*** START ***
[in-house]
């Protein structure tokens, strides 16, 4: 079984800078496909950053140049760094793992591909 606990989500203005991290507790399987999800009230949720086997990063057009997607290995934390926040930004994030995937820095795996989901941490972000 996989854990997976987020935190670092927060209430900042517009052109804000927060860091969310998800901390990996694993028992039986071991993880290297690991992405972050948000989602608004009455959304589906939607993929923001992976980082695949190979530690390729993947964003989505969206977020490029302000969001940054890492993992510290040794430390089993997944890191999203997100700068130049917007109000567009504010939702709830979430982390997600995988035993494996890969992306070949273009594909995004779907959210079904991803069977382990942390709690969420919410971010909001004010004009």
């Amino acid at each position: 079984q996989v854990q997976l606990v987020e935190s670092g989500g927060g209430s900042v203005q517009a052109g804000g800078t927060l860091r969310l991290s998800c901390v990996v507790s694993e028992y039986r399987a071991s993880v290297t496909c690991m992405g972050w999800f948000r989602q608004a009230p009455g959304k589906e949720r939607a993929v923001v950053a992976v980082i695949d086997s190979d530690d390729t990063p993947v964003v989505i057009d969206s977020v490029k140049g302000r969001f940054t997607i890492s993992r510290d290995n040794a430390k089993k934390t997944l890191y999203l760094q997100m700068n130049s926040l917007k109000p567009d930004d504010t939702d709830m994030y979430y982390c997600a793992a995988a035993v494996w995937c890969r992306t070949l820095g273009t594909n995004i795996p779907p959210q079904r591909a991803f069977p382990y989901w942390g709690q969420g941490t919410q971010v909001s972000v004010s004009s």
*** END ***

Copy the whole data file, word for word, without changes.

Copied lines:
[in-house]
């Protein structure tokens, strides 16, 4: 079984800078496909950053140049760094793992591909 606990989500203005991290507790399987999800009230949720086997990063057009997607290995934390926040930004994030995937820095795996989901941490972000 996989854990997976987020935190670092927060209430900042517009052109804000927060860091969310998800901390990996694993028992039986071991993880290297690991992405972050948000989602608004009455959304589906939607993929923001992976980082695949190979530690390729993947964003989505969206977020490029302000969001940054890492993992510290040794430390089993997944890191999203997100700068130049917007109000567009504010939702709830979430982390997600995988035993494996890969992306070949273009594909995004779907959210079904991803069977382990942390709690969420919410971010909001004010004009």
């Amino acid at each position: 079984q996989v854990q997976l606990v987020e935190s670092g989500g927060g209430s900042v203005q517009a052109g804000g800078t927060l860091r969310l991290s998800c901390v990996v507790s694993e028992y039986r399987a071991s993880v290297t496909c690991m992405g972050w999800f948000r989602q608004a009230p009455g959304k589906e949720r939607a993929v923001v950053a992976v980082i695949d086997s190979d530690d390729t990063p993947v964003v989505i057009d969206s977020v490029k140049g302000r969001f940054t997607i890492s993992r510290d290995n040794a430390k089993k934390t997944l890191y999203l760094q997100m700068n130049s926040l917007k109000p567009d930004d504010t939702d709830m994030y979430y982390c997600a793992a995988a035993v494996w995937c890969r992306t070949l820095g273009t594909n995004i795996p779907p959210q079904r591909a991803f069977p382990y989901w942390g709690q969420g941490t919410q971010v909001s972000v004010s004009s």